“If he says so.” I was still wearing it.
Lieutenant Miller scowled. “Do I need to be worried?”
“About that? No.”
“I didn’t think so. But I told him I’d talk to you about it. So there.”
I nodded and went to get up.
“That’s not why I asked you to stay,” she said. Lieutenant Miller opened her desk drawer. “For the first three months, you wouldn’t say anything and I had to give an official reprimand.”
So that was it.
She produced a thick envelope, the kind that could be sealed with the red string and routed around the office. “Now, you apparently don’t know when to shut up.” She tossed it across to me.
I caught it awkwardly, one hand pressing it to my chest. I unwrapped the red string and took out the folder. I flipped through it. I caught the words “grand mal seizures” and “wolf with three eyes” and what appeared to be several verbatim excerpts from a transcript.
I closed the file.
“Nothing to say?” she asked.
I slipped the file back into the manila envelope. “Nope.” I wrapped the red string around the tab.
She looked at me with a mix of surprise and frustration.
I placed the envelope gently on her desk. “With respect, ma’am, I know what I said.”
“Since when do you call me ma’am?”
I shrugged. “It seemed like the right thing to say.”
“It seemed patronizing. You had an obligation to disclose this to the department.”
“I did. At the inquest.”
“You said you had a seizure. Not that you had a history.”
“It happened once,” I said.
She pointed to the folder. “According to that, you had to be hospitalized for the better part of a year. I’d hardly call that ‘once.’”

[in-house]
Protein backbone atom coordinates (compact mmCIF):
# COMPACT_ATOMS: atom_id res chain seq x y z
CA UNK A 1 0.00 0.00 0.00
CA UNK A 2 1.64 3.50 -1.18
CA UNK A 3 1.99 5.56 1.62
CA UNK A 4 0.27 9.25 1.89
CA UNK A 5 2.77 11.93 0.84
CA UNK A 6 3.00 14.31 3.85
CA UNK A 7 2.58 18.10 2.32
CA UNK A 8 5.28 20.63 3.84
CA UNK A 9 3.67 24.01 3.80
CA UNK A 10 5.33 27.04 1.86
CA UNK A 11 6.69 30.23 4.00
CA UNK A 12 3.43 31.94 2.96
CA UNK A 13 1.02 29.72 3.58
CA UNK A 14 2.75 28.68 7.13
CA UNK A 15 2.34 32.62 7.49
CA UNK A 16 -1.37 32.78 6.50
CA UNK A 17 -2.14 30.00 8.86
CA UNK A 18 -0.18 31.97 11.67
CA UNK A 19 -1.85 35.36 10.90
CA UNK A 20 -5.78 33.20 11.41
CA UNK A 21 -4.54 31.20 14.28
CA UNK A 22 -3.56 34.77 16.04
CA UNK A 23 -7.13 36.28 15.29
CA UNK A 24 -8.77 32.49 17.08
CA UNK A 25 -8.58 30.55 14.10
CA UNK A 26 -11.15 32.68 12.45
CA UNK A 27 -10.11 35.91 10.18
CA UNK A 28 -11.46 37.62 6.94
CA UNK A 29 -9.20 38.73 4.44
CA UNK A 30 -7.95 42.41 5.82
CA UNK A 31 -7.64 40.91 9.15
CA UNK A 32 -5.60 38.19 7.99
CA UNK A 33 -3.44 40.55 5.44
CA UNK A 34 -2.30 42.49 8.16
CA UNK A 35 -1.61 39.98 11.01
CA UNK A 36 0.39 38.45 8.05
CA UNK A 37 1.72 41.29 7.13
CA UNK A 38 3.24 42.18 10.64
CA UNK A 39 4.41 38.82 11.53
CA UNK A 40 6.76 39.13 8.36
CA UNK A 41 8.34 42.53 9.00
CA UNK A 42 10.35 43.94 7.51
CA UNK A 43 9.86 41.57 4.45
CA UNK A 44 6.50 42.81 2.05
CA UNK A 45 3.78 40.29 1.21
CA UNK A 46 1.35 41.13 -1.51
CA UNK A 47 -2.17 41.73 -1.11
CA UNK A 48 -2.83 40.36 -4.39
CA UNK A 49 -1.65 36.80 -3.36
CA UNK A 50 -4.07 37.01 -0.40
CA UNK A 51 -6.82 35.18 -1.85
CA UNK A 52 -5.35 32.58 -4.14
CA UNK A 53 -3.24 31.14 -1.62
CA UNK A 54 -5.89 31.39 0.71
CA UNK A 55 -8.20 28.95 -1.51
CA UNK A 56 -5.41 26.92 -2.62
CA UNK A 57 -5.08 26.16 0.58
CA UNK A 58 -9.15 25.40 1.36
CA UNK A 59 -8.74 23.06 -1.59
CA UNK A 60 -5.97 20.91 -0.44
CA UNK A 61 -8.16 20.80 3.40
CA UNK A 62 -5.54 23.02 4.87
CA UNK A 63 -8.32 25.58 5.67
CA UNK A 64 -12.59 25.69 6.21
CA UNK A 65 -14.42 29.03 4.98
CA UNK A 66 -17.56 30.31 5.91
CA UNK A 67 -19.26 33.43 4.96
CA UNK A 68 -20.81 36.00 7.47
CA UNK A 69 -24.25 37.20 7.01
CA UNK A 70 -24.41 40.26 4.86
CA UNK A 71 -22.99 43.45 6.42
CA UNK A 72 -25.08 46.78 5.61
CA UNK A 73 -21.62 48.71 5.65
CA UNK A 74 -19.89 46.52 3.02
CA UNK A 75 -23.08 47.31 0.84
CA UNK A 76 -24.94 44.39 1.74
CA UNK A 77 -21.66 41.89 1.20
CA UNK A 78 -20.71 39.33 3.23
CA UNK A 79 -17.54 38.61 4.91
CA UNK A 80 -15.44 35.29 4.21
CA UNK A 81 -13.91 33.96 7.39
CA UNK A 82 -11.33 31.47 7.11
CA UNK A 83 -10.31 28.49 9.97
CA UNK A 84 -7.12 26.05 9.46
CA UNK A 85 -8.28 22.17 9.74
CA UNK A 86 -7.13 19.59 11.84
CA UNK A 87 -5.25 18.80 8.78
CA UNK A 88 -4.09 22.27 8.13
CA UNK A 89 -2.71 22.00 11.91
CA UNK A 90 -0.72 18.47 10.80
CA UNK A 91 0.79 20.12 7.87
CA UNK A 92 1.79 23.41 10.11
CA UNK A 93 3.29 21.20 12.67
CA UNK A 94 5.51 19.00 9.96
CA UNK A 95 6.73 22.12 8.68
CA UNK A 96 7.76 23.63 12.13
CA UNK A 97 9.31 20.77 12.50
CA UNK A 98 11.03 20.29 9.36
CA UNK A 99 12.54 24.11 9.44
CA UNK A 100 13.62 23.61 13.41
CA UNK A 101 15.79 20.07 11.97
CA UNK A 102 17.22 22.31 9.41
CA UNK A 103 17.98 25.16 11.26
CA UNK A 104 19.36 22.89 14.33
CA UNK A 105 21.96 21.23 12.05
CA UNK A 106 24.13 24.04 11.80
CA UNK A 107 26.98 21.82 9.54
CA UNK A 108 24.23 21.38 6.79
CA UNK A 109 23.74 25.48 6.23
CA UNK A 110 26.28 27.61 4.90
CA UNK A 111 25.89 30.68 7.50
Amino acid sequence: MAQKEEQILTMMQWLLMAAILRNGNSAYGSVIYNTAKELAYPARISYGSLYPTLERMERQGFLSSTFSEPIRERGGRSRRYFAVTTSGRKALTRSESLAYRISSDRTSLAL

“That was thirty years ago.” I objected. “I was thirteen years old. No one could figure out why it happened and no one could figure out why it went away. It just stopped. And for three decades, it stayed stopped. I had no reason to think it would ever come back.”
She pointed to her desk. “You know what Cormack’s lawyer is going to say. That the department is liable. And you know what they’re going to say? That you’re liable. That you withheld vital medical history.”
“I was thirteen,” I repeated.
“Maybe. But by not talking for the better part of three months of mandatory therapy, you made it look like you had something to hide. Like you knew better.”
I shifted in my seat. “Is that why you want to wait on the blood analysis? You’d prefer I take an administrative vacay?”
“You’re like a dog with a new toy every time a new case comes across your desk. You clamp down and shake and shake and shake until I have to pry it away from you.”
“I’ll talk to Dr. More first. Fair enough?”
Lieutenant Miller sighed.
“I’m not going to intimidate him,” I explained calmly. “I just want to make sure he understands the damage his report is going to do.”
“You don’t think he did this on purpose?” She lifted the envelope by the corner and held it like it was a bag of dog poop.
I shrugged. “I’d like to give the man the benefit of the doubt. Life seems simpler sometimes from behind a desk.” Then I added quickly “no offense. It’s just, maybe he didn’t realize how that would be interpreted.”
It was clear she was skeptical, not just about what I said but also whether I even believed it myself. I didn’t.
She shoved the file in a drawer, and I stood with the evidence bags.
Lt. Shawna Miller watched me walk to the door. “You need to take this seriously, Detective. The Department will. A man’s life, his family, is at stake.”
I stopped with my hand on the shiny silver knob. I knew she felt trapped. On the one hand, I was one of her detectives and she wanted to help, and I appreciated that. On the other, she felt I should’ve known better and was frustrated with me for putting her in a bad spot.
I opened the door.
I didn’t make it back to my desk.